Colleagues and friends are remembering the late lawyer and judge Mary Ann McMorrow. She became a lawyer in an era when women were told they were taking jobs away from men, and rose to become the first woman to serve on the Illinois Supreme Court. McMorrow died over the weekend at the age of 83. Brian Mackey has more on a career path that, when it began, would have been unthinkable.
McMorrow was the only woman in the class of 1953 at the Loyola University School of Law. That distinction was to become a theme throughout her career. In the early 1960s, she became the first woman to prosecute felonies for the Cook County State’s attorney’s office. It was there she teamed up with another young lawyer destined for big things.
THOMPSON: “The climate was kind of tough for a woman lawyer back then.”
Jim Thompson is a former governor of Illinois.
THOMPSON: “She was a rare bird out there in the criminal court of Cook County. You didn’t see many women except perhaps as bailiffs or clerks or members of the jury. There were very few women lawyers among the defense bar; very few in the state’s attorney’s office. So she was a first in many ways.”
Justice Rita Garman, the second woman elected to the Illinois Supreme Court, says the climate for women in the law back then was challenging.
GARMAN: “When I would interview, they would say things to me like, ‘Well what would we do with you? Nobody wants to talk to a woman lawyer. No business person’s going to share their business issues with a woman.'”
Although McMorrow was earning the respect of her colleagues in the state’s attorney’s office, there were limits to what she could do. Garman tells a story about a time McMorrow had prepared a case that was being appealed to the Illinois Supreme Court. She worked on the briefs, but her supervisor told her:
GARMAN: “We do not allow women to argue before the Illinois Supreme Court.”
Times do change. McMorrow was elected to the Cook County trial court in 1976 and ten years later won a seat on the Appellate Court. She lost in her first campaign for the Supreme Court, but won in 1992. At least 35 other states elected a woman to their supreme courts before Illinois. Garman, the second woman elected to the Illinois Supreme Court, served with McMorrow for more than three years, and at one point, they noticed something unusual about their docket.
GARMAN: “More of the advocates that we had that week for oral argument were women lawyers than male lawyers. We kind of commented on that to each other about how times had changed.”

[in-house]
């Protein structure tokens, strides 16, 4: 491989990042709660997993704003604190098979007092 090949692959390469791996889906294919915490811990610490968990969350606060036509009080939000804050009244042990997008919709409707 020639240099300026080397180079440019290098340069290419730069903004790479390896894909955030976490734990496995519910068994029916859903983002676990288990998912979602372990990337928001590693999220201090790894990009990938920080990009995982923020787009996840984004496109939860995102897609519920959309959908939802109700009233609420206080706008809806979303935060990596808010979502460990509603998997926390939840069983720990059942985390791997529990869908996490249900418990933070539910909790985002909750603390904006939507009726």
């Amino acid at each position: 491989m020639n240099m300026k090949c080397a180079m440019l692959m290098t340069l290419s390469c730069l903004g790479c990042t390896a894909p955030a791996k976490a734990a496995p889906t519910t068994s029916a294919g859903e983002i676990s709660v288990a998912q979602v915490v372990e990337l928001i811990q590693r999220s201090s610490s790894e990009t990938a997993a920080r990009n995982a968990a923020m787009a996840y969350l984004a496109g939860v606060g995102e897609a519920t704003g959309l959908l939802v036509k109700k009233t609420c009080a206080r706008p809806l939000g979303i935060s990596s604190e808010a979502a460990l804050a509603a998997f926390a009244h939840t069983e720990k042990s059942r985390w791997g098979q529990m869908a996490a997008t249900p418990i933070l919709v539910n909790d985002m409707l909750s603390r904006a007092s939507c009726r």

And the times would keep changing — today on the Illinois Supreme Court, three of the seven justices are women. Beyond the professional accolades, friends and colleagues remember McMorrow as a kind but committed advocate. Justice Anne Burke succeeded her on the Illinois Supreme Court, and says McMorrow was a mentor and dear friend.
BURKE: “Because of her personality — she was fun-loving, she was honest, moral, ethical — she garnered great respect. And she didn’t carry a chip on her shoulder at all. And she just moved forward with the greatest of ease.”
McMorrow might have made it look easy, but she worked hard for her success.
McMORROW: “Every vacation that I have had involved taking about one-third of my luggage space filled with briefs. It’s busy, I worked hard.”
This is from a 2006 interview with the Illinois Channel, shortly before McMorrow retired from the supreme court. She said hard work was important …
McMORROW: “But more importantly I think I was very blessed in being in the right place at the right time.”
Of course, being in the right place at the right time only gets you so far. Once again, former Gov. Jim Thompson.
THOMPSON: “You might get to an initial position as an assistant state’s attorney, because it was a political appointment back then. Or you might get to a first position as a circuit court judge, because it certainly was a political appointment back then — still is today. But you don’t advance. You don’t climb the ladder. You don’t become the chief justice of Illinois without extraordinary talent.”
On the occasion of her death, McMorrow is being remembered as a pioneer in the law. A woman who persevered to overcome adversity and beat the old boys club, forcefully making way for equality in her field. McMorrow did not shy away from her accomplishments, but had a somewhat more nuanced take on her career.
McMORROW: “It was fun, it was challenging. The men were very open and receptive to me. I experienced very little discrimination, very little. Much depends upon the person, I think. You can accomplish a great deal without being confrontational.”
McMorrow died over the weekend after a brief illness. She was 83.
— Brian Mackey